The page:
Scientists have developed an environmentally-friendly way of boosting the production and heat stability of a natural blue coloring.
Used in everything from Smarties to gin, the blue coloring, known as phycocyanin, or spirulina extract, is in high demand as an alternative to artificial colorants.
Phycocyanin is produced by a blue-green algae called Spirulina—the preferred source for natural blue in a rapidly growing market for natural food and drink colorants.
Researchers discovered that a close relative of Spirulina can be engineered to produce a heat-stable form of the lucrative blue pigment at low temperatures, thus enabling industry to scale up its production.
Phycocyanin provides a natural alternative to artificial colourings, which are unpopular with consumers and have been increasingly criticized for their potential negative health impacts.
Its brilliant blue color is also attractive to the textile industry, and its anti-oxidant and anti-aging properties are in demand by the nutraceutical and cosmetic industries.
However, phycocyanin’s use is limited because it is unstable at the higher processing temperatures common across many industries.
To tackle this problem scientists at the University of Edinburgh engineered the blue-green algae Synechocystis, a relative of Spirulina, to produce a more heat stable form of the blue pigment.
They achieved this by switching Synechocystis’s genetic instructions for making phycocyanin, with that from another blue-green algae, Thermosynechococcus elongatus, that thrives at high temperatures.
These blue-green algae, known as thermophiles, are found in hot springs and produce a heat stable form of the pigment—but are difficult and more energetically expensive to cultivate than Spirulina.
The power-pairing combines Synechocystis’s ability to produce high yields of phycocyanin at lower temperatures with its thermophile cousin’s ability to make a heat-tolerant form of the pigment.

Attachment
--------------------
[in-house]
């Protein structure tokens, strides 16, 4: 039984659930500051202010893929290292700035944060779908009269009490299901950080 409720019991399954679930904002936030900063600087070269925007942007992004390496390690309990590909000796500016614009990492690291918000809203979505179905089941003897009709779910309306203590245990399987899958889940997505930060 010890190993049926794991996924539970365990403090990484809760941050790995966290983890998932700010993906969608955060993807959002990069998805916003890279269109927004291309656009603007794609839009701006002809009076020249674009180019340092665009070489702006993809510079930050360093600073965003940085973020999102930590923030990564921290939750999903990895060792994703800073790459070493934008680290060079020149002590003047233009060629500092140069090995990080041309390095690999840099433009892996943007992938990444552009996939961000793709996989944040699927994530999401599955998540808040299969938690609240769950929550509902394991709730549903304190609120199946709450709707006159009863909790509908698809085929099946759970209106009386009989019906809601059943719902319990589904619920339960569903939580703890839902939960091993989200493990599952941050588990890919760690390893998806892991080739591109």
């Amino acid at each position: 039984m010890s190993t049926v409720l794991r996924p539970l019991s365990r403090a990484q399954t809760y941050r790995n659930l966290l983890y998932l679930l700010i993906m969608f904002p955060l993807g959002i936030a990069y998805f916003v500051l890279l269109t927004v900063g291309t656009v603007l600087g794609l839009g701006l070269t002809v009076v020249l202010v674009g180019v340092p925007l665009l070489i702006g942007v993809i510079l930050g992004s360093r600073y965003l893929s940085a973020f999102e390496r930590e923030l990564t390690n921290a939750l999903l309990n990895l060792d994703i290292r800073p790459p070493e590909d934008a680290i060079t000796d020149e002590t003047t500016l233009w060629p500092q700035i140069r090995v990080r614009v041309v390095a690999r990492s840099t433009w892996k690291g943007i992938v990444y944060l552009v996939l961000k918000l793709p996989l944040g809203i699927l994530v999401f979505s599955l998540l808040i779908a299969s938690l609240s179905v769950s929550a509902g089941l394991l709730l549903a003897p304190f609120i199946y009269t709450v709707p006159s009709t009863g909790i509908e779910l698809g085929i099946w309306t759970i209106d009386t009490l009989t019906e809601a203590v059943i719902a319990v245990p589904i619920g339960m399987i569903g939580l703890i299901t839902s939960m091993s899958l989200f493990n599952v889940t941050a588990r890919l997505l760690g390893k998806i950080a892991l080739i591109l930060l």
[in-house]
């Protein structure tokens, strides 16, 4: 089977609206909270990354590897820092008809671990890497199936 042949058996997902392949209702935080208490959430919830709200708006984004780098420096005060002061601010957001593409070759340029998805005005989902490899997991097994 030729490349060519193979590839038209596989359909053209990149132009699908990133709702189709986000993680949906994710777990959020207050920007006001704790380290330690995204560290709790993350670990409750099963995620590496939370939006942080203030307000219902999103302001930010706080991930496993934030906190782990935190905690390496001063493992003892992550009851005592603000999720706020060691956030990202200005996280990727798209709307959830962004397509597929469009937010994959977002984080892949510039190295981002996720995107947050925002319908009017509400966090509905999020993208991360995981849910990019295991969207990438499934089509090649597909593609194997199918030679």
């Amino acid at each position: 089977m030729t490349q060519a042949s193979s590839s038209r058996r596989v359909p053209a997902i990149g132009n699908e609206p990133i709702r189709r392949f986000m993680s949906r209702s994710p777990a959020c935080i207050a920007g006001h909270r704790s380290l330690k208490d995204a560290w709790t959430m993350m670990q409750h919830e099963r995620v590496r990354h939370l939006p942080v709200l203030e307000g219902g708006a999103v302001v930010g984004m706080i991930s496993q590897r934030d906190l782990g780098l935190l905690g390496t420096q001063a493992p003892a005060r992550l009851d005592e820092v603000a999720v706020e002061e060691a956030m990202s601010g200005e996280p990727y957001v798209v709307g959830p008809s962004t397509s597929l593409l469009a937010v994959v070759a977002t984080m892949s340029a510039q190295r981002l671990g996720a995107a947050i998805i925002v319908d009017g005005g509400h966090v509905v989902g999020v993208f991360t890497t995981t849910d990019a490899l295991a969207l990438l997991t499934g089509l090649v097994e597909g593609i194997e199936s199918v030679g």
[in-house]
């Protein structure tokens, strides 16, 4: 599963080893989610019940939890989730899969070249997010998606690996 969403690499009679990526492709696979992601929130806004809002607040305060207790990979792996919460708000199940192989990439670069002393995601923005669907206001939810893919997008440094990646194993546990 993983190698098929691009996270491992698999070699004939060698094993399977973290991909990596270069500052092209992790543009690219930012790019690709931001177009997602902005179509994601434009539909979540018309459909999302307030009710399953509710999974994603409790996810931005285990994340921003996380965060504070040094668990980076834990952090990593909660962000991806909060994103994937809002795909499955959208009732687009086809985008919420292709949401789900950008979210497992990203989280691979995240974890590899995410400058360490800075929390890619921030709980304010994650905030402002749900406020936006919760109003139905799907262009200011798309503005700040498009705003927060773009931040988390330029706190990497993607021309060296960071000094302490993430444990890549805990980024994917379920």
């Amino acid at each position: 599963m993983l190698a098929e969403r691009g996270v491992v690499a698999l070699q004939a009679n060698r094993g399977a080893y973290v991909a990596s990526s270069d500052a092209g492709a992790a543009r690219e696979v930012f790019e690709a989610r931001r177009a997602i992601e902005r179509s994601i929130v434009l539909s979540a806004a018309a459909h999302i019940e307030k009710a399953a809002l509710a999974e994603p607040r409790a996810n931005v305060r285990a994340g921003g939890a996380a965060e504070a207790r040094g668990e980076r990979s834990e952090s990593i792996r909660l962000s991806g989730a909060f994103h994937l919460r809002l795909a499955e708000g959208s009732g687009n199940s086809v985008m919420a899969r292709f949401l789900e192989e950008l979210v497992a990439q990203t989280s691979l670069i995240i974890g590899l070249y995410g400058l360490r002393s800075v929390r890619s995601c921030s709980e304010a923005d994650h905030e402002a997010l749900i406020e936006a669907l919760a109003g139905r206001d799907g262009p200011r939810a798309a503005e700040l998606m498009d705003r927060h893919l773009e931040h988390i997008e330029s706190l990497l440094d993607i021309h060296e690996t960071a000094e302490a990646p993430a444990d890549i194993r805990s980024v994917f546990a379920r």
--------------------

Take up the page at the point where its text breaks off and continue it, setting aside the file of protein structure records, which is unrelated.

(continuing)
The advance tackles a key bottleneck in scaling up production of phycocyanin, allowing industry to produce higher yields of this heat-stable version of phycocyanin with lower energy costs.
The process drastically reduces carbon dioxide emissions by an estimated 791 metric tons—the equivalent of the annual output of 171 petrol-fuelled cars.
Global demand for natural blue coloring is continuing to experience considerable growth as adoption of natural colorants expands into new markets.
The researchers are working with Allgo Biosciences, a recently formed company of long-standing industry partner Tantillus Synergy Limited and sister company to ScotBio.
Allgo are tackling real world problems by engineering biology to go beyond the capabilities that are found in nature.
Dr. Alistair McCormick, Principal Investigator of the study and Reader in Plant Molecular Physiology and Synthetic Biology from the University of Edinburgh, says “it was exciting to show how compatible these pigments are between species that inhabit completely different ecological niches. This work illustrates well how engineering biology can be used to boost the production of natural products and expand their use into new industries.”
Dr. Grant Gale, Head of Operations at Allgo Biosciences says “we are excited to explore these and other innovative synthetic biology technologies. We believe that bio-manufacturing is in its infancy and has huge commercial potential for the coming decades. We are very pleased to be able to continue these close collaborations with internationally renowned research groups and institutions.”
The study, published in Metabolic Engineering Communications, was funded by UKRI, IBioIC and ScotBio.
Green beer highlights the science behind the brew
Anton Puzorjov et al, Production of thermostable phycocyanin in a mesophilic cyanobacterium, Metabolic Engineering Communications (2021). DOI: 10.1016/j.mec.2021.e00175
University of Edinburgh
Natural blue food colouring gets eco-friendly production boost (2021, September 8)
retrieved 8 September 2021
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